The Weekend Rent: Release the Old-School Kraken in 1981’s Clash of the Titans

The Weekend Rent: Release the Old-School Kraken in 1981’s Clash of the Titans

Apr 02, 2010

Before you see Sam Worthington take on the monstrous Kraken and defy the Greek gods in Clash of the Titans this weekend in theaters, you owe it to yourself to check out the charmingly cheesy original Clash of the Titans directed by Desmond Davis in 1981. Instead of Worthington we have a bare-chested Harry Hamlin as Perseus, the heroic son of Zeus (Laurence Olivier). In this loose retelling of the classic Greek myth, Perseus is tasked with saving the beautiful Princess Andromeda (Judi Bowker) from a virgin sacrifice to appease the Kraken, a powerful titan unleashed by Poseidon (Jack Gwillim) by order of Zeus to punish men for their arrogance.

See Hamlin in the movie that launched his career as he works the green screen and battles a slew of glorious stop-motion adversaries like Medusa, whose head of swarming snakes he needs so that her gaze will turn the Kraken to stone. The effects are obviously dated and, except for recent movies like Coraline or Fantastic Mr. Fox, stop-motion animation is a lost art form, but imagine what the CGI-dependent Worthington version will look like in 30 years when we won’t even need glasses to watch 3D movies. What the original lacks in snazzy effects it makes up for with more spirit than its modern remake.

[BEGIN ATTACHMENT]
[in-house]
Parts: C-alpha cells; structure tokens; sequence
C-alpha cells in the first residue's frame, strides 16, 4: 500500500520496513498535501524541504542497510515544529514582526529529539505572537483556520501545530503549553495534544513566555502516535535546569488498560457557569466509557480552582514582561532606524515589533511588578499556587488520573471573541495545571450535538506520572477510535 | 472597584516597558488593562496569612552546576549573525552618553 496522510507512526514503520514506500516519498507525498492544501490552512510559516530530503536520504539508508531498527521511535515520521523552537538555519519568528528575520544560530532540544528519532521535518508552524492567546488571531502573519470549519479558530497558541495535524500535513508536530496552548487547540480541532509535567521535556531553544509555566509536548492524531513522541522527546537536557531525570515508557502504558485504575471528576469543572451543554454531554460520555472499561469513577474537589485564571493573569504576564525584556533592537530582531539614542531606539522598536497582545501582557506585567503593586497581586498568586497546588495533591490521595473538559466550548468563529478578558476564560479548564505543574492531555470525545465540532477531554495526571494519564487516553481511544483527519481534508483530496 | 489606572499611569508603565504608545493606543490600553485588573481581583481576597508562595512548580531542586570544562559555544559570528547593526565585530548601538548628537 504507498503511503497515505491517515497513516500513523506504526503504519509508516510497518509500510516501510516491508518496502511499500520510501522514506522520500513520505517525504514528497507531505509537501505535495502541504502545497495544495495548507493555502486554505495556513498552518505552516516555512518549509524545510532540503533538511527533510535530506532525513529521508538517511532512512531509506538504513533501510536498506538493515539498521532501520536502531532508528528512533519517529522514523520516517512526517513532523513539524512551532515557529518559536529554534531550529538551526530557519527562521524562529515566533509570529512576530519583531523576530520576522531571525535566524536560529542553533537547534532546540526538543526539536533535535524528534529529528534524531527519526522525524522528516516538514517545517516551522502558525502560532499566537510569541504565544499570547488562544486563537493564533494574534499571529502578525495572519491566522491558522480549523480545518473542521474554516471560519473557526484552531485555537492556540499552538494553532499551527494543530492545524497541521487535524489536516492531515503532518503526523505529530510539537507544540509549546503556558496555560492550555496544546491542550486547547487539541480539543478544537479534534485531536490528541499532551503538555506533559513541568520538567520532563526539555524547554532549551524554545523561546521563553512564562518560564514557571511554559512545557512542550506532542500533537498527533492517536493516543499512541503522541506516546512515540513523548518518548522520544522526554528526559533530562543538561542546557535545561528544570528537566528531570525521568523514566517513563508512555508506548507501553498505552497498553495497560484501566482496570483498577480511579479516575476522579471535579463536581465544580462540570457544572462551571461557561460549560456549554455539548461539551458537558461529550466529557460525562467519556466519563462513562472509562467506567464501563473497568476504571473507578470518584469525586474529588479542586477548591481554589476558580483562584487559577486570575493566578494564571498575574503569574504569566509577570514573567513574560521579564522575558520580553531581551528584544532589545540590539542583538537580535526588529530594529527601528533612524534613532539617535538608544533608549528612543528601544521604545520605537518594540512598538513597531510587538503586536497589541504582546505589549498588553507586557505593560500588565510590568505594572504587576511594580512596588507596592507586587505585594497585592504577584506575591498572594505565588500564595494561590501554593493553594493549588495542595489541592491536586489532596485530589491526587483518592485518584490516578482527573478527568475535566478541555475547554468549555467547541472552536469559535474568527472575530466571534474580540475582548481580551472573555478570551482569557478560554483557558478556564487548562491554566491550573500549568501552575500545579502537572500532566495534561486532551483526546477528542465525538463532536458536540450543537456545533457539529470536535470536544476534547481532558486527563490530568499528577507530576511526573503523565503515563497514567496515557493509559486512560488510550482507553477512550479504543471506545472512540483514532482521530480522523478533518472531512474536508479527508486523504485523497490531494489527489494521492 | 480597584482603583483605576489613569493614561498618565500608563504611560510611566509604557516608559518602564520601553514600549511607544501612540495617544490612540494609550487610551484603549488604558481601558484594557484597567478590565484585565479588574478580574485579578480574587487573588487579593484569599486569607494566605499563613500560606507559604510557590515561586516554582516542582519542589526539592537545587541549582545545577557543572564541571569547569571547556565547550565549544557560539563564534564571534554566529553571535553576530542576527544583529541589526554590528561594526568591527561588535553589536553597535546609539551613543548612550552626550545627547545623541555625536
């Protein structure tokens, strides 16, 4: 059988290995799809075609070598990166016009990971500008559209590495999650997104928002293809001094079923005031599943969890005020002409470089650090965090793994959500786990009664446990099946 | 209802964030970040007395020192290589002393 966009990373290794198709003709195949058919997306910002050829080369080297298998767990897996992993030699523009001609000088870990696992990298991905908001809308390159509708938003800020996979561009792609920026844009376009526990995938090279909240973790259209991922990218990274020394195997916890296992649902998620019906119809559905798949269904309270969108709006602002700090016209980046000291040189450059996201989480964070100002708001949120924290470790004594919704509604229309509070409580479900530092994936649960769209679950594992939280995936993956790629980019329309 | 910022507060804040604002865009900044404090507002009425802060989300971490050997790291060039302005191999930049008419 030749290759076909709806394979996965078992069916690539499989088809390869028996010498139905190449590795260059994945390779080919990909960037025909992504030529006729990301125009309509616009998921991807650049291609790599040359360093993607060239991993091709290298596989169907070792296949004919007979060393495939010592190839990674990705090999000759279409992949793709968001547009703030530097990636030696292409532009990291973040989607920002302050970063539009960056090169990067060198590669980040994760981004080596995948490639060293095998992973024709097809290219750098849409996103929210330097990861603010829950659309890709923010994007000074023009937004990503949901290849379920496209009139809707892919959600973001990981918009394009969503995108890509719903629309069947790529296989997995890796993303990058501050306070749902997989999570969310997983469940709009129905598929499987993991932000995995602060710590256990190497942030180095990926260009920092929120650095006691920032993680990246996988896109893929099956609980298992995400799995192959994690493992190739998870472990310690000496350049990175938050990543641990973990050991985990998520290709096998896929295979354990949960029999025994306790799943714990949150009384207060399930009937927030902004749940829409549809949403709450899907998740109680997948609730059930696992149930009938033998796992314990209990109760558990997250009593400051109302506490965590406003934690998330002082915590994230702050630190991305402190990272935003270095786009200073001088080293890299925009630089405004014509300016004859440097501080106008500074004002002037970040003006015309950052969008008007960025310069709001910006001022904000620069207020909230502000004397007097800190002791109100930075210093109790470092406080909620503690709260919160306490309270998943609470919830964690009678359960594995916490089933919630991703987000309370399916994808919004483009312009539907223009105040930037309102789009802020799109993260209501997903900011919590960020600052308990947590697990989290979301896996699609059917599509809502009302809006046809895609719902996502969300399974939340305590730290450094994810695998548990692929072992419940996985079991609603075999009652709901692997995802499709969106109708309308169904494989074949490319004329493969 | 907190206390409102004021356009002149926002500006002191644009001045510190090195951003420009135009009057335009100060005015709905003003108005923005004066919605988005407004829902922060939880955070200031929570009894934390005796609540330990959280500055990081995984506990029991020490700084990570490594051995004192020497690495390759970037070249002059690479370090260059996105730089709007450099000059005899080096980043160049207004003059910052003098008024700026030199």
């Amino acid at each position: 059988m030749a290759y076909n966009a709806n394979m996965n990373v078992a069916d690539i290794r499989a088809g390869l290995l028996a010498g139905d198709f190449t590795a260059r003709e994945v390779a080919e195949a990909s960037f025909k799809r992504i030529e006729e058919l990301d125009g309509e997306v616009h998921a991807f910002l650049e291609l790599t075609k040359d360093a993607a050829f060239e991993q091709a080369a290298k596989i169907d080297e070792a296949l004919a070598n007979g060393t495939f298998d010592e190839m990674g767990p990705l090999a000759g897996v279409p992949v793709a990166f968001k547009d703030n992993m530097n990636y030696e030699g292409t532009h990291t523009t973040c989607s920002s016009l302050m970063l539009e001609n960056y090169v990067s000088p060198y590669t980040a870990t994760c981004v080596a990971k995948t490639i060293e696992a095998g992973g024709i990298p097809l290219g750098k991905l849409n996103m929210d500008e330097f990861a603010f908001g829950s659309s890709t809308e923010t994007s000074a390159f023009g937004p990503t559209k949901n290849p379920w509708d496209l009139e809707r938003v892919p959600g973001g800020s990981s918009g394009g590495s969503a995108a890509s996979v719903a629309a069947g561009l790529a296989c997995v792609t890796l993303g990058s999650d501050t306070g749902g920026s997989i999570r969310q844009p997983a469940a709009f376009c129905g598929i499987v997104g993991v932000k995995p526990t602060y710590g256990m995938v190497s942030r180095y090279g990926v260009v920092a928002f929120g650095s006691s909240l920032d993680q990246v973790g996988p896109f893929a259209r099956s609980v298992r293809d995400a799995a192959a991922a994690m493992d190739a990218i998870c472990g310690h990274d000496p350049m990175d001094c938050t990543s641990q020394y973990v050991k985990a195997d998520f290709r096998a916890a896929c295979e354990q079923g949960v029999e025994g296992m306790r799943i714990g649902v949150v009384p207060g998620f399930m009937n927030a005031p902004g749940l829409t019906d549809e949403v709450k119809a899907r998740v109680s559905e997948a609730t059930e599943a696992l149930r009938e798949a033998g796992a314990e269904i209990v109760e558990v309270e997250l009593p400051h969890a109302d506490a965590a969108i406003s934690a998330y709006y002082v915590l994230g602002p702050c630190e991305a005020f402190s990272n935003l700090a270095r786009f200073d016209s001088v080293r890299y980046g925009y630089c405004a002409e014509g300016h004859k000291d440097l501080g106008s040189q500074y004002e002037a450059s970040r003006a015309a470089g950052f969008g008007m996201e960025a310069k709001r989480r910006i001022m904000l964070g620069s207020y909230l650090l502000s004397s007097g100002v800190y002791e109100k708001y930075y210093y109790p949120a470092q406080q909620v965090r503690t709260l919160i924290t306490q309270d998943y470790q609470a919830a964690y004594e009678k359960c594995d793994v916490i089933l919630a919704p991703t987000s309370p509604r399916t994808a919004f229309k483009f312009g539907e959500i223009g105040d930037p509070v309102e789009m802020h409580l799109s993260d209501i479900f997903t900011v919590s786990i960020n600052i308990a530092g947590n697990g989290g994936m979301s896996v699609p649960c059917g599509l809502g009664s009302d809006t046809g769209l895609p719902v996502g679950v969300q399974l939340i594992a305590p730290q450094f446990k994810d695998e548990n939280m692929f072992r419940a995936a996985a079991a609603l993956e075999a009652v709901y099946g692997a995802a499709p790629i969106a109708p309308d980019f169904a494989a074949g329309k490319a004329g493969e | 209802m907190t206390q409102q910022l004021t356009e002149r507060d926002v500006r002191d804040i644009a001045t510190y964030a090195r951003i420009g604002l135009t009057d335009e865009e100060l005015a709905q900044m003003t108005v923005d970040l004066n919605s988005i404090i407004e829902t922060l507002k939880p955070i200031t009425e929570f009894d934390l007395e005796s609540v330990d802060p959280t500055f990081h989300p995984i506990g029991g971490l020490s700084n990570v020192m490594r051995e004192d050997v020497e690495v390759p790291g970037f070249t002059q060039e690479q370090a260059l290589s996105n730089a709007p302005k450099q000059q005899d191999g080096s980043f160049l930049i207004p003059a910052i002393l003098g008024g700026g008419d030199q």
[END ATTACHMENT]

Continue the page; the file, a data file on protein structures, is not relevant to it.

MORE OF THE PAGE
The original Clash of the Titans was one of the biggest box-office hits of 1981 and retains its quirky charm on home video today. It has been available on DVD for years, but Warner Bros. just released the movie on Blu-ray on March 2. This high-definition version is lovingly encased in a metallically embossed 40-page hardcover digibook with production notes, cast and crew bios, color photos and illustrations. Extras include “A Conversation with Ray Harryhausen” (the stop-motion maestro behind the special effects) and the “Myths and Monsters Gallery” that highlights seven of the film’s creatures, including Medusa, the Kraken, the scorpions and Bubo (the beloved mechanical owl that makes a quick cameo in the 2010 version). When the Blu-ray loads, you’ll also be treated to a five-minute-plus preview of the new Clash of the Titans, which will hopefully reignite interest in Greek mythology or, if nothing else, this nostalgic old-school adventure.

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